I rode from the outer banks to Norflolk where I was to fly through Chicago to Grand Rapids for the highly anticipated Hoxeyville festival. I land in Chicago to find out that my connection to grand rapids has been cancelled and I'm automatically booked on the 7:30 am flight the next day. So..... there I am, in Chicago, on a Friday night at 7:45 pm with 11 hours to kill. I'm going out. I cab it over to Brendan Bayliss's place for beers and then to the House of Blues to see Sound Tribe Sector Nine. My old buddy Andrew Queen who is now teching for Sector 9 got me tickets and passes to the show (thanks drew). This cancelled flight was truly working out in my favor. I have one of the Sector 9 live records on my ipod. I've listened to it on the plane and it had always put me in a state of bliss at high altitude. It’s been a while since I've seen them live. I was blown away. The first half was dark and slightly leaning toward the crunk side of electronica. The latter part of the set opened up to some blissful type of music, which put emphasis on the instruments and not the computers. All the songs that I saw had very prominent melodies accompanied by super cool video. I was able to say hello to Drew and the band during set break. I was excited to learn about the possibilities of Sector 9 acoustic. I'm very interested in hearing what that sounds like.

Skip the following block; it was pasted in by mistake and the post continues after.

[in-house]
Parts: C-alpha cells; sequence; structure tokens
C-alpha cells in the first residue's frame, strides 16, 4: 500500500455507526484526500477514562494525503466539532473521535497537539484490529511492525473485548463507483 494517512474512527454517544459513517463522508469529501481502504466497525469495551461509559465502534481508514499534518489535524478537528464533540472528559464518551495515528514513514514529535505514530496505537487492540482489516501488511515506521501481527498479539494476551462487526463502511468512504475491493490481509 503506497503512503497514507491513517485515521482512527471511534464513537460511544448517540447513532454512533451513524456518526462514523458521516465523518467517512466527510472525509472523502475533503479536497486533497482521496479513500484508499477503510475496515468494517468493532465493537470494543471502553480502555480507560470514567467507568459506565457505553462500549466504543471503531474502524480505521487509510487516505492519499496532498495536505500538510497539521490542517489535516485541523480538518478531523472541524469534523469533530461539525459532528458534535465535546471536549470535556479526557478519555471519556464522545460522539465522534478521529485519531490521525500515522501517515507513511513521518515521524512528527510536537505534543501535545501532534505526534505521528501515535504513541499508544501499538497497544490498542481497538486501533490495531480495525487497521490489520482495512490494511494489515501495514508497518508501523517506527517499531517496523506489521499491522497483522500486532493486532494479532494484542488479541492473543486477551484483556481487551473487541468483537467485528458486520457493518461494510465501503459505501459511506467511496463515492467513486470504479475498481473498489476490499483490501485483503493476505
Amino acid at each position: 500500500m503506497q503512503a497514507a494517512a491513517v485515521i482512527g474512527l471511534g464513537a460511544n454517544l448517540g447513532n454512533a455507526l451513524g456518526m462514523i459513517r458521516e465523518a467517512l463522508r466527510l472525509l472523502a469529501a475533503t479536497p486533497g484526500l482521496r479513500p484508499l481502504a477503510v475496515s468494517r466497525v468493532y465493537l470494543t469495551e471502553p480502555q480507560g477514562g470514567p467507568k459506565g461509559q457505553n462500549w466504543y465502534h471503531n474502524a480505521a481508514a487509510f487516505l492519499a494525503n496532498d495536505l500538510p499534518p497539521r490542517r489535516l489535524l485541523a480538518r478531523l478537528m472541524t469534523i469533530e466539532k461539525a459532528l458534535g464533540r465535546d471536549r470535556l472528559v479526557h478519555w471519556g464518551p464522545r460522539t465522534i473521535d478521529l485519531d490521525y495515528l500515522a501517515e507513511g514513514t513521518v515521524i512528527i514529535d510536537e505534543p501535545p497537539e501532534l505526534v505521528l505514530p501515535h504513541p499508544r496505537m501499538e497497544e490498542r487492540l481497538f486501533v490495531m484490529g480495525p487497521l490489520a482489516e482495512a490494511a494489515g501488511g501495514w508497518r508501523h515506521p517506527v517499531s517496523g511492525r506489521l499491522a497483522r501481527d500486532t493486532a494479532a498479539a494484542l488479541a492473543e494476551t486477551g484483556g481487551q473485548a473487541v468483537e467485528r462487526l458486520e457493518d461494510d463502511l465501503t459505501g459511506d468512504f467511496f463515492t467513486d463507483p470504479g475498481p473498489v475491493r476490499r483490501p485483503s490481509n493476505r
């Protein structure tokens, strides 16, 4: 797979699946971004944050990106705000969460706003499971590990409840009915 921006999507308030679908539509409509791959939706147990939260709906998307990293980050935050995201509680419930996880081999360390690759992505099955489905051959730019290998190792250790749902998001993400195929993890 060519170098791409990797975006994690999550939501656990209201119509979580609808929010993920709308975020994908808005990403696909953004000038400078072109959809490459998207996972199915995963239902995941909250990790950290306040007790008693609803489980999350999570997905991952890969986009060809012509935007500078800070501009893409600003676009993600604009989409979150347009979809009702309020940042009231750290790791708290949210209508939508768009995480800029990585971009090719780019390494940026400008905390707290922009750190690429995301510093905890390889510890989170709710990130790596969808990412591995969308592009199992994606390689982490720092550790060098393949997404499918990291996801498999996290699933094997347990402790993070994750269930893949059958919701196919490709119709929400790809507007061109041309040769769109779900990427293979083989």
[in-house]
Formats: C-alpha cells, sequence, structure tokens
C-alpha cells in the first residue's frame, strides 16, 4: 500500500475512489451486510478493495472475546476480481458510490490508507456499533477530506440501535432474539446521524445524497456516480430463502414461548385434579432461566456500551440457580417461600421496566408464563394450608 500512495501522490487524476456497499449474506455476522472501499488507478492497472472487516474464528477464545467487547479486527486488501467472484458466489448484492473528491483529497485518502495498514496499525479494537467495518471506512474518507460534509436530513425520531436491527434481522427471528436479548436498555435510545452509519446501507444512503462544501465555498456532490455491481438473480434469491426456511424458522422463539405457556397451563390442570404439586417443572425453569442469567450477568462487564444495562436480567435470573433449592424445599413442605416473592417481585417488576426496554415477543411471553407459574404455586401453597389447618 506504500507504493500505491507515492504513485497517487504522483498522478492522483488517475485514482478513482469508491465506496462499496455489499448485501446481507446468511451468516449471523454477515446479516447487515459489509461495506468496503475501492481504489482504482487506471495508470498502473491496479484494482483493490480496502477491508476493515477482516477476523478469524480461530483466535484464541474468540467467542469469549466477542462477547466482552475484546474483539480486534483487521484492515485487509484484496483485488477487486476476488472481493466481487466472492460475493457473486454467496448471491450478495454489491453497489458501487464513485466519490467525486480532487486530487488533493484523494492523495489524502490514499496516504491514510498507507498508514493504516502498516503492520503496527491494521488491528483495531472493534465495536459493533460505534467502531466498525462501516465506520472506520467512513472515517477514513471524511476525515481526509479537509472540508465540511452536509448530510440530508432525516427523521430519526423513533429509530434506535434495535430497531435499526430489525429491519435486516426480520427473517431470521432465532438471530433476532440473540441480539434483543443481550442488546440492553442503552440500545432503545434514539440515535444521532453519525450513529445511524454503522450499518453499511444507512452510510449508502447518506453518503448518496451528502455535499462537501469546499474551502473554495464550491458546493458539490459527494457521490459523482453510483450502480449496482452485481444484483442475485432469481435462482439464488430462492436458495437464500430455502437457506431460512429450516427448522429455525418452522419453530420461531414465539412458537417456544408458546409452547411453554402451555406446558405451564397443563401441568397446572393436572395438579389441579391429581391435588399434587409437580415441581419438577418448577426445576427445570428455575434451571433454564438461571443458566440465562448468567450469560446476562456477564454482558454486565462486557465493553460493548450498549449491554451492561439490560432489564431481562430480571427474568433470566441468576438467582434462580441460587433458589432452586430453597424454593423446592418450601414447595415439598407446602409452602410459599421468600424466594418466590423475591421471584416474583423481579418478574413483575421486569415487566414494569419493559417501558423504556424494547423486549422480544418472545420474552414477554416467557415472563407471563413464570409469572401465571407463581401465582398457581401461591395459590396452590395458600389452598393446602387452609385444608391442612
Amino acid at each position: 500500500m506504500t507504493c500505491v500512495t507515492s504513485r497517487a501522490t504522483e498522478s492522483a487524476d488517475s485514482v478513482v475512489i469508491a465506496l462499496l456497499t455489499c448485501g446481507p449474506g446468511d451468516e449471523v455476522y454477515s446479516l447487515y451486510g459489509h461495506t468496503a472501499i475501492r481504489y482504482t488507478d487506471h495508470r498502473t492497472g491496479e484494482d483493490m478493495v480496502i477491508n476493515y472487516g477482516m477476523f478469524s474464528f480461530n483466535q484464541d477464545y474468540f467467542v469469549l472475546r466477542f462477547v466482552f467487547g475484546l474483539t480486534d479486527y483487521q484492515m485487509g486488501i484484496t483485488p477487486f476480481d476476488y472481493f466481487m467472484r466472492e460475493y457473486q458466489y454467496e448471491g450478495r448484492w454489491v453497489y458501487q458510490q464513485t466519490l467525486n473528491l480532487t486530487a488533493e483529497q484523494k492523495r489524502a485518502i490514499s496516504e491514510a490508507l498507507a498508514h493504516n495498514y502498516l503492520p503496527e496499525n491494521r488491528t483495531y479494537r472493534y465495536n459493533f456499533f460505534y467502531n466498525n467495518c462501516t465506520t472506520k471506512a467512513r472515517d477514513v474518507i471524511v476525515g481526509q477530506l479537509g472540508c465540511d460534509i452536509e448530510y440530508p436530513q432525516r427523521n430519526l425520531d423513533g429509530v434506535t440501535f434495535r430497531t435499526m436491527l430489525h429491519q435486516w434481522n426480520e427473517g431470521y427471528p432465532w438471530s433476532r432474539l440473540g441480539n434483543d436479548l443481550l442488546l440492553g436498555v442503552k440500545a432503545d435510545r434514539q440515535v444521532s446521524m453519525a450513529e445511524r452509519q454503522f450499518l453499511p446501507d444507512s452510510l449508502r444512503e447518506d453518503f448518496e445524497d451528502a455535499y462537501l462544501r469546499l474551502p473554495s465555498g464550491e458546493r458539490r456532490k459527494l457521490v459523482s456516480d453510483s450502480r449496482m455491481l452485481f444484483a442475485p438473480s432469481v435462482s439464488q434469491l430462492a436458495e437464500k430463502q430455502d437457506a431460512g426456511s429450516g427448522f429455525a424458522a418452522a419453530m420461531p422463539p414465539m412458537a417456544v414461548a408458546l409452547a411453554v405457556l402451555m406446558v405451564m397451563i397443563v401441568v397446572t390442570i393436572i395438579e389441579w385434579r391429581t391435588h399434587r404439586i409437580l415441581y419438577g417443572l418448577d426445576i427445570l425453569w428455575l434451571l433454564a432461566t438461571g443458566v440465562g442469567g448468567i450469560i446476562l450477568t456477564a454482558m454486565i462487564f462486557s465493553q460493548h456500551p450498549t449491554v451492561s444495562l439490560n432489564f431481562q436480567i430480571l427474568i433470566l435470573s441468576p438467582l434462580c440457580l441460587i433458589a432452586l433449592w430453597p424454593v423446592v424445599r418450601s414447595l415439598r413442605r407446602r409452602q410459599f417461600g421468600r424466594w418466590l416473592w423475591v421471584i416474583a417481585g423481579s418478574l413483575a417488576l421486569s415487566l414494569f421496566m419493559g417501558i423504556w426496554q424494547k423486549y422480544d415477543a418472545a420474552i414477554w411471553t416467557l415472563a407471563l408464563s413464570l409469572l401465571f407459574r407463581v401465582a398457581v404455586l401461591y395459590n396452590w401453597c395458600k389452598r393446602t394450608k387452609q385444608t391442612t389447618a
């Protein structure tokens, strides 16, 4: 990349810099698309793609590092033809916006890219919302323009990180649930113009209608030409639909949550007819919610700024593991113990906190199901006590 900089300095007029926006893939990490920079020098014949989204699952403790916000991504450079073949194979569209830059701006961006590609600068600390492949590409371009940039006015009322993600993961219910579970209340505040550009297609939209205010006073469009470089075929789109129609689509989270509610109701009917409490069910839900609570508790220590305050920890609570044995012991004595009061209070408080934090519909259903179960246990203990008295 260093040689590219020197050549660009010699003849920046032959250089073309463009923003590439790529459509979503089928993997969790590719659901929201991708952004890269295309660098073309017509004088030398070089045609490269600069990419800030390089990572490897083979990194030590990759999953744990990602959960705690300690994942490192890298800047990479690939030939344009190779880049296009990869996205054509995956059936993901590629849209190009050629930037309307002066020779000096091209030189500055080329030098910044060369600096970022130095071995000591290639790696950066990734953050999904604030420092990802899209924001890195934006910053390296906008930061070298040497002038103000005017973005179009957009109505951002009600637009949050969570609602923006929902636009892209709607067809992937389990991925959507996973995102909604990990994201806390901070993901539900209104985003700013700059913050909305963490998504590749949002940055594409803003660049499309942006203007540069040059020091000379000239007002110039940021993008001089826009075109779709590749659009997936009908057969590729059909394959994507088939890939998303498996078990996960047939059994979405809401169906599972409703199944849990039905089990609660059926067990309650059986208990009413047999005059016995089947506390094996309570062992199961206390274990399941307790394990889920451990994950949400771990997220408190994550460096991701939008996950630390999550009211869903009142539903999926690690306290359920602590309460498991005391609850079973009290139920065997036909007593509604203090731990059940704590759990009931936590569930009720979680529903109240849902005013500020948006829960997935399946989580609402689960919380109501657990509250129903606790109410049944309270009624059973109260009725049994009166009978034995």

The next day I flew bright and early to Grand Rapids. My guitars didn't arrive for several flights after mine. We had to go and leave them behind. I always carry one on and travel with my loopers in tow so the show was to go on. I borrowed a bass from Andy Hess and a guitar from Tim Bluhm (to use as a backup in case my carry on faulted). We checked everything side stage and all was well. Luckily my guitars showed up about 45 minutes before my set time. Yay. I was slated to go on before the Rhythm Devils. This was their first show back from a break and thus the first show with Tim Bluhm. I was excited to see everyone, as I grew quite attached to that band and crew. Being a huge fan of Tim Bluhm and his songwriting, it was obvious that I would invite him up to join me for a few songs. We played his song “gold plated” as well as “birdsong.” The next sit in was Sikiru Adepoju. We did a super crazy version of “boobjob” that I'm exited to hear the tapes of. The 3rd to last song, I was joined by Andy Hess on bass and Davy Knowles on guitar for my short show song. Less than halfway through the tune Bill Kruetzmann jumped on his drums. I closed the set with “browneyed women” and “scarlet begonias” with the entire band of devils joining me (minus Sikiru, but Mickey joined in about half way through brown eyed which was so cool to hear those mallets hitting the cow bells). It was extremely exciting and I started scarlet really fast. It blazed. I loved it. What an honor to be joined on stage during my set by such greatness. I was giddy. Next it was the Rhythm Devils’ turn. I was excited to see this band with Tim. It was vibrant and super jammin’. The band was playing with authority. I really dug the subtle differences from what Tim was doing as opposed to what I did with the songs. Where I was singing a minor key type of harmony, Tim sang more of a major key, which sounded really different and cool (fountains of wood). Or we did cold rain and snow like the dead did it in the later years. But with Tim, it was done like it was on first record. Making me want to do dances like the swim and the mashed potato (which I did). The whole set was great as a whole. Especially with a new member. I will say it again. If you get a chance to see the Rhythm Devils, do it.